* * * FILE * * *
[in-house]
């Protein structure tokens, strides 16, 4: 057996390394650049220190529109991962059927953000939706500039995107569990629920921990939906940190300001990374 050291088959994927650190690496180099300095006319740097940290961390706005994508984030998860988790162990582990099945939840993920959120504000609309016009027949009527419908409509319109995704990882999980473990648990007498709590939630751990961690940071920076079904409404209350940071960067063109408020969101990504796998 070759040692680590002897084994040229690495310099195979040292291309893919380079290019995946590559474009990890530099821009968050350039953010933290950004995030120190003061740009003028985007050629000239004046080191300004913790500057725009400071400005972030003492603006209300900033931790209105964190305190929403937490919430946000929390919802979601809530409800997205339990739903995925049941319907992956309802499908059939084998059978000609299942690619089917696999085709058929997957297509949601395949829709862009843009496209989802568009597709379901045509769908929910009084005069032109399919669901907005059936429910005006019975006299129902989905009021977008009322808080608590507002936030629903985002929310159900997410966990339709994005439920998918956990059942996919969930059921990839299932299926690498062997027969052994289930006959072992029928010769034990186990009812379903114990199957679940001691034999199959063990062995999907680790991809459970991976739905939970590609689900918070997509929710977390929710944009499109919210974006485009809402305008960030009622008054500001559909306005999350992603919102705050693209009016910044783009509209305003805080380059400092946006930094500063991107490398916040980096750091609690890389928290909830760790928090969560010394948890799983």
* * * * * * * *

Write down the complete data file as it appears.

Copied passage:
[in-house]
């Protein structure tokens, strides 16, 4: 057996390394650049220190529109991962059927953000939706500039995107569990629920921990939906940190300001990374 050291088959994927650190690496180099300095006319740097940290961390706005994508984030998860988790162990582990099945939840993920959120504000609309016009027949009527419908409509319109995704990882999980473990648990007498709590939630751990961690940071920076079904409404209350940071960067063109408020969101990504796998 070759040692680590002897084994040229690495310099195979040292291309893919380079290019995946590559474009990890530099821009968050350039953010933290950004995030120190003061740009003028985007050629000239004046080191300004913790500057725009400071400005972030003492603006209300900033931790209105964190305190929403937490919430946000929390919802979601809530409800997205339990739903995925049941319907992956309802499908059939084998059978000609299942690619089917696999085709058929997957297509949601395949829709862009843009496209989802568009597709379901045509769908929910009084005069032109399919669901907005059936429910005006019975006299129902989905009021977008009322808080608590507002936030629903985002929310159900997410966990339709994005439920998918956990059942996919969930059921990839299932299926690498062997027969052994289930006959072992029928010769034990186990009812379903114990199957679940001691034999199959063990062995999907680790991809459970991976739905939970590609689900918070997509929710977390929710944009499109919210974006485009809402305008960030009622008054500001559909306005999350992603919102705050693209009016910044783009509209305003805080380059400092946006930094500063991107490398916040980096750091609690890389928290909830760790928090969560010394948890799983």